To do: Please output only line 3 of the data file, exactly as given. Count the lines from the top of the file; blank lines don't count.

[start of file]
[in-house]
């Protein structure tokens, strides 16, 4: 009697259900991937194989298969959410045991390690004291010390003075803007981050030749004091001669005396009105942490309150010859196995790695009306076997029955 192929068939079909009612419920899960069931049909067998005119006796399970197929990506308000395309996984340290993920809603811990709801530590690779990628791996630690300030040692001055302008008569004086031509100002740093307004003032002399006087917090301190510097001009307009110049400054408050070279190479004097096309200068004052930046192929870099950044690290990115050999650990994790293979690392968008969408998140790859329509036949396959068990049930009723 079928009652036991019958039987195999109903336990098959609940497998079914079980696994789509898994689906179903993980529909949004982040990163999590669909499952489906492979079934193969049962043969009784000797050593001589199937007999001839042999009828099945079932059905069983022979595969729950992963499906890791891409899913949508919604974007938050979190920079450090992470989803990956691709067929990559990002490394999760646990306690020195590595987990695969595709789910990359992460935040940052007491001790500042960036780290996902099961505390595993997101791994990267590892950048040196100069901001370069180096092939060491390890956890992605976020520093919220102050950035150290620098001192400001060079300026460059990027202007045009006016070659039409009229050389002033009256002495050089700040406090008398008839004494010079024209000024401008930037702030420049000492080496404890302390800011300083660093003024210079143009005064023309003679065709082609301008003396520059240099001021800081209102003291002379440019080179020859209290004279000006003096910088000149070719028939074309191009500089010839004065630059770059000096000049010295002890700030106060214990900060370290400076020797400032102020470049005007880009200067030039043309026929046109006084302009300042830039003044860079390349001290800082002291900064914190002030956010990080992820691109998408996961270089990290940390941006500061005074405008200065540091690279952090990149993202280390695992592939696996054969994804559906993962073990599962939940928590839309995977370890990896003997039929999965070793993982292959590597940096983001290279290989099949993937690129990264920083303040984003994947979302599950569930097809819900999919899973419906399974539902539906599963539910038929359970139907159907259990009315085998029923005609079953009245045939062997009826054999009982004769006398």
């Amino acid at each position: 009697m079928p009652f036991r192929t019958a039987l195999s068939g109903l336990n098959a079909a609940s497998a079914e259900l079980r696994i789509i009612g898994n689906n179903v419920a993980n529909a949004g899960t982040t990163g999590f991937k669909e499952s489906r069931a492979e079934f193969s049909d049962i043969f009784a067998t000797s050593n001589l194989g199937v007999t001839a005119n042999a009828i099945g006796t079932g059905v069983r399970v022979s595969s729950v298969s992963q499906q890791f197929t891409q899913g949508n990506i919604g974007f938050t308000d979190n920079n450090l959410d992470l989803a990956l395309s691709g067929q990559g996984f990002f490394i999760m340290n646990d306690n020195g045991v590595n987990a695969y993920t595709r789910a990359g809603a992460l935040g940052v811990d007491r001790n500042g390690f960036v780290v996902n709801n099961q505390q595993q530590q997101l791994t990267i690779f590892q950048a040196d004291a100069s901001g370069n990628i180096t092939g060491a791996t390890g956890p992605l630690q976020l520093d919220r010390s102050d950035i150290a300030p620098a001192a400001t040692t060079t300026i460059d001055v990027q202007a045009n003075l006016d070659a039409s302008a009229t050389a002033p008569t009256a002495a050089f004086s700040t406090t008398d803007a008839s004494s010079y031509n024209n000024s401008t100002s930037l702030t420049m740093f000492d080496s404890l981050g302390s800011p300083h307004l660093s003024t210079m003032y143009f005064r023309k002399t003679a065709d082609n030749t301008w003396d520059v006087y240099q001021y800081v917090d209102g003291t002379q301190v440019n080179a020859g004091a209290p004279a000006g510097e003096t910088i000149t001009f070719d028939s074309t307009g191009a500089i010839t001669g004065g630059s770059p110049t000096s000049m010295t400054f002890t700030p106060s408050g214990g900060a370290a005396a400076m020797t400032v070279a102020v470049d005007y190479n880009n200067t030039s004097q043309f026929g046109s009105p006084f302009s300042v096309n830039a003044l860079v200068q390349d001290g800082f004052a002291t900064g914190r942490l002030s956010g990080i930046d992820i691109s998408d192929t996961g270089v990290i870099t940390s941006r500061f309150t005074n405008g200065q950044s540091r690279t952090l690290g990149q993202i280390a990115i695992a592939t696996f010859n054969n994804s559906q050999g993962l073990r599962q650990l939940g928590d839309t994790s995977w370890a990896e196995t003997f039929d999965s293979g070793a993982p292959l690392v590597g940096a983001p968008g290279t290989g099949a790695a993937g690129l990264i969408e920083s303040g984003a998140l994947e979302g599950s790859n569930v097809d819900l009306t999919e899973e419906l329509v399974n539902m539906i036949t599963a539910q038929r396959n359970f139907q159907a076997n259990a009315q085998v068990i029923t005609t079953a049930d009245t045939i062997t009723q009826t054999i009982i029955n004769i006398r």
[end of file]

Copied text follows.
């Amino acid at each position: 009697m079928p009652f036991r192929t019958a039987l195999s068939g109903l336990n098959a079909a609940s497998a079914e259900l079980r696994i789509i009612g898994n689906n179903v419920a993980n529909a949004g899960t982040t990163g999590f991937k669909e499952s489906r069931a492979e079934f193969s049909d049962i043969f009784a067998t000797s050593n001589l194989g199937v007999t001839a005119n042999a009828i099945g006796t079932g059905v069983r399970v022979s595969s729950v298969s992963q499906q890791f197929t891409q899913g949508n990506i919604g974007f938050t308000d979190n920079n450090l959410d992470l989803a990956l395309s691709g067929q990559g996984f990002f490394i999760m340290n646990d306690n020195g045991v590595n987990a695969y993920t595709r789910a990359g809603a992460l935040g940052v811990d007491r001790n500042g390690f960036v780290v996902n709801n099961q505390q595993q530590q997101l791994t990267i690779f590892q950048a040196d004291a100069s901001g370069n990628i180096t092939g060491a791996t390890g956890p992605l630690q976020l520093d919220r010390s102050d950035i150290a300030p620098a001192a400001t040692t060079t300026i460059d001055v990027q202007a045009n003075l006016d070659a039409s302008a009229t050389a002033p008569t009256a002495a050089f004086s700040t406090t008398d803007a008839s004494s010079y031509n024209n000024s401008t100002s930037l702030t420049m740093f000492d080496s404890l981050g302390s800011p300083h307004l660093s003024t210079m003032y143009f005064r023309k002399t003679a065709d082609n030749t301008w003396d520059v006087y240099q001021y800081v917090d209102g003291t002379q301190v440019n080179a020859g004091a209290p004279a000006g510097e003096t910088i000149t001009f070719d028939s074309t307009g191009a500089i010839t001669g004065g630059s770059p110049t000096s000049m010295t400054f002890t700030p106060s408050g214990g900060a370290a005396a400076m020797t400032v070279a102020v470049d005007y190479n880009n200067t030039s004097q043309f026929g046109s009105p006084f302009s300042v096309n830039a003044l860079v200068q390349d001290g800082f004052a002291t900064g914190r942490l002030s956010g990080i930046d992820i691109s998408d192929t996961g270089v990290i870099t940390s941006r500061f309150t005074n405008g200065q950044s540091r690279t952090l690290g990149q993202i280390a990115i695992a592939t696996f010859n054969n994804s559906q050999g993962l073990r599962q650990l939940g928590d839309t994790s995977w370890a990896e196995t003997f039929d999965s293979g070793a993982p292959l690392v590597g940096a983001p968008g290279t290989g099949a790695a993937g690129l990264i969408e920083s303040g984003a998140l994947e979302g599950s790859n569930v097809d819900l009306t999919e899973e419906l329509v399974n539902m539906i036949t599963a539910q038929r396959n359970f139907q159907a076997n259990a009315q085998v068990i029923t005609t079953a049930d009245t045939i062997t009723q009826t054999i009982i029955n004769i006398r």